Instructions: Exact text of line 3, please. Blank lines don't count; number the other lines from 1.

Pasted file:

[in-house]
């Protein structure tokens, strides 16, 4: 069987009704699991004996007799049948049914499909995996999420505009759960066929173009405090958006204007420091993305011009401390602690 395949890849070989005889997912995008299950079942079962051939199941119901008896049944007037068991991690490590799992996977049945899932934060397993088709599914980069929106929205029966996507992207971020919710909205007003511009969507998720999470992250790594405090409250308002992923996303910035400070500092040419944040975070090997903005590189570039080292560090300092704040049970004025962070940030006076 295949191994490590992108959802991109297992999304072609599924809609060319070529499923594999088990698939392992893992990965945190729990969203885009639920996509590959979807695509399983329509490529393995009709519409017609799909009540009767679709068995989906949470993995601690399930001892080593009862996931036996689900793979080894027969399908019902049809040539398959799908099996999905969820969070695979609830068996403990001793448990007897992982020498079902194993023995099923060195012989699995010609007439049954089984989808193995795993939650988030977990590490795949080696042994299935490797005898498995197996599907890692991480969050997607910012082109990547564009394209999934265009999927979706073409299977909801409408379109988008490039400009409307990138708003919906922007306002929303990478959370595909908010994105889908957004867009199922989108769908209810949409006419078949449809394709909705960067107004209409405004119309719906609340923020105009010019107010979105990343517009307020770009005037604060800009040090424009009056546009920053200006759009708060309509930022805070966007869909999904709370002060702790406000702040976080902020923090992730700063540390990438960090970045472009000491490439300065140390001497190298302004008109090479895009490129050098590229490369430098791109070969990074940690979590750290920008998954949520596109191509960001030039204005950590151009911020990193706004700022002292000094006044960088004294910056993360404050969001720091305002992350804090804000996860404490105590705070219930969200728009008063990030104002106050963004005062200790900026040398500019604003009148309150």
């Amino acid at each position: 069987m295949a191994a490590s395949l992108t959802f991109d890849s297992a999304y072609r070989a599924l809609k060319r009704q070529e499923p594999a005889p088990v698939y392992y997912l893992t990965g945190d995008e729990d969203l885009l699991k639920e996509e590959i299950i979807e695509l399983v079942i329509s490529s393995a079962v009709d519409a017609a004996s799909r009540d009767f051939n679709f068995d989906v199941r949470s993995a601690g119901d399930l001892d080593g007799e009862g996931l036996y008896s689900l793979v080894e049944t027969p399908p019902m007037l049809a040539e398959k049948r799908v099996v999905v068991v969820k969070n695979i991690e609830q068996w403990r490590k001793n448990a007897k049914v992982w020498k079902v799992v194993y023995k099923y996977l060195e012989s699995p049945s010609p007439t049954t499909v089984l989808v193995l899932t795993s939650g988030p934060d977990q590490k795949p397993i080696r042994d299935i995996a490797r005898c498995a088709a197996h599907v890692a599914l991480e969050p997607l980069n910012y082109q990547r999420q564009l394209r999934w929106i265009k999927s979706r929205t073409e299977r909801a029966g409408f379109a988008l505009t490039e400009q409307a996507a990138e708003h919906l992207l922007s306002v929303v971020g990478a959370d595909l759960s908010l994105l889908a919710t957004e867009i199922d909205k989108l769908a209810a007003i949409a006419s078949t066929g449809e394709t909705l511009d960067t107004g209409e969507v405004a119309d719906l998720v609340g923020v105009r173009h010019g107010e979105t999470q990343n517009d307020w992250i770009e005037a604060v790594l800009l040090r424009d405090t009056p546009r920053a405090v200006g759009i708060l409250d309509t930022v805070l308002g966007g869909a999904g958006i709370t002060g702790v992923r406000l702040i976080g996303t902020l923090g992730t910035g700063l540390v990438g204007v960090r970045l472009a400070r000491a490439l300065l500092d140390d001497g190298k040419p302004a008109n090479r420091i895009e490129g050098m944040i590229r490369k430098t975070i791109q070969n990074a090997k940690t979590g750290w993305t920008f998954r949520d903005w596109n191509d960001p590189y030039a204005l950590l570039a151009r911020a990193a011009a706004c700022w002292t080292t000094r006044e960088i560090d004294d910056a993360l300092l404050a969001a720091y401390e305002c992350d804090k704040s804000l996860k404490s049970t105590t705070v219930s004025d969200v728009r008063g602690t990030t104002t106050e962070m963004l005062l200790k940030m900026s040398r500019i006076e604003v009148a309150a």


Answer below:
């Amino acid at each position: 069987m295949a191994a490590s395949l992108t959802f991109d890849s297992a999304y072609r070989a599924l809609k060319r009704q070529e499923p594999a005889p088990v698939y392992y997912l893992t990965g945190d995008e729990d969203l885009l699991k639920e996509e590959i299950i979807e695509l399983v079942i329509s490529s393995a079962v009709d519409a017609a004996s799909r009540d009767f051939n679709f068995d989906v199941r949470s993995a601690g119901d399930l001892d080593g007799e009862g996931l036996y008896s689900l793979v080894e049944t027969p399908p019902m007037l049809a040539e398959k049948r799908v099996v999905v068991v969820k969070n695979i991690e609830q068996w403990r490590k001793n448990a007897k049914v992982w020498k079902v799992v194993y023995k099923y996977l060195e012989s699995p049945s010609p007439t049954t499909v089984l989808v193995l899932t795993s939650g988030p934060d977990q590490k795949p397993i080696r042994d299935i995996a490797r005898c498995a088709a197996h599907v890692a599914l991480e969050p997607l980069n910012y082109q990547r999420q564009l394209r999934w929106i265009k999927s979706r929205t073409e299977r909801a029966g409408f379109a988008l505009t490039e400009q409307a996507a990138e708003h919906l992207l922007s306002v929303v971020g990478a959370d595909l759960s908010l994105l889908a919710t957004e867009i199922d909205k989108l769908a209810a007003i949409a006419s078949t066929g449809e394709t909705l511009d960067t107004g209409e969507v405004a119309d719906l998720v609340g923020v105009r173009h010019g107010e979105t999470q990343n517009d307020w992250i770009e005037a604060v790594l800009l040090r424009d405090t009056p546009r920053a405090v200006g759009i708060l409250d309509t930022v805070l308002g966007g869909a999904g958006i709370t002060g702790v992923r406000l702040i976080g996303t902020l923090g992730t910035g700063l540390v990438g204007v960090r970045l472009a400070r000491a490439l300065l500092d140390d001497g190298k040419p302004a008109n090479r420091i895009e490129g050098m944040i590229r490369k430098t975070i791109q070969n990074a090997k940690t979590g750290w993305t920008f998954r949520d903005w596109n191509d960001p590189y030039a204005l950590l570039a151009r911020a990193a011009a706004c700022w002292t080292t000094r006044e960088i560090d004294d910056a993360l300092l404050a969001a720091y401390e305002c992350d804090k704040s804000l996860k404490s049970t105590t705070v219930s004025d969200v728009r008063g602690t990030t104002t106050e962070m963004l005062l200790k940030m900026s040398r500019i006076e604003v009148a309150a």